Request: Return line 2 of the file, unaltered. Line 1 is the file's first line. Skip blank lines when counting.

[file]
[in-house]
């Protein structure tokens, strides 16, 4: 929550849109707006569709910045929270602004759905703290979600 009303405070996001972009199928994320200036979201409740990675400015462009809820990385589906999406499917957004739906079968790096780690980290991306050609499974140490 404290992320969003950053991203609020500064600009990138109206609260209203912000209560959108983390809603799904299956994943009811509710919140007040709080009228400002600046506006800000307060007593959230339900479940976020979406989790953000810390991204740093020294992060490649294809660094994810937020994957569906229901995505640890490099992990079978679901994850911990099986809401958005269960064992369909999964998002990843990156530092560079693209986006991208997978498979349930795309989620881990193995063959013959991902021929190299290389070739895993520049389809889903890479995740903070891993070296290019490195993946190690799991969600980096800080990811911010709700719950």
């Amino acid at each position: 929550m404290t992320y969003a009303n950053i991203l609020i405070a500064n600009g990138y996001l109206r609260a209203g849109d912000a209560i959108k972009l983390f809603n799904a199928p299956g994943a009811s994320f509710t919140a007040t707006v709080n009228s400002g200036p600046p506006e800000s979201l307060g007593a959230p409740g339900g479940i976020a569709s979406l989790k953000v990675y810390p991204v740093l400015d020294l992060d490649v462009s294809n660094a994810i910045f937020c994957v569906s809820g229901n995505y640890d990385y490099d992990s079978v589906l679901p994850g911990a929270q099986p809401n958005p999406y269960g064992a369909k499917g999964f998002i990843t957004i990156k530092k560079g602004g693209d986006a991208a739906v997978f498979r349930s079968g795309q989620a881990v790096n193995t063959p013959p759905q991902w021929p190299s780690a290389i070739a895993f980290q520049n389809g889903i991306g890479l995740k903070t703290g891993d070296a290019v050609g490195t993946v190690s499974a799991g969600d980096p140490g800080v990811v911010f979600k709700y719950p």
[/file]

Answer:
């Protein structure tokens, strides 16, 4: 929550849109707006569709910045929270602004759905703290979600 009303405070996001972009199928994320200036979201409740990675400015462009809820990385589906999406499917957004739906079968790096780690980290991306050609499974140490 404290992320969003950053991203609020500064600009990138109206609260209203912000209560959108983390809603799904299956994943009811509710919140007040709080009228400002600046506006800000307060007593959230339900479940976020979406989790953000810390991204740093020294992060490649294809660094994810937020994957569906229901995505640890490099992990079978679901994850911990099986809401958005269960064992369909999964998002990843990156530092560079693209986006991208997978498979349930795309989620881990193995063959013959991902021929190299290389070739895993520049389809889903890479995740903070891993070296290019490195993946190690799991969600980096800080990811911010709700719950």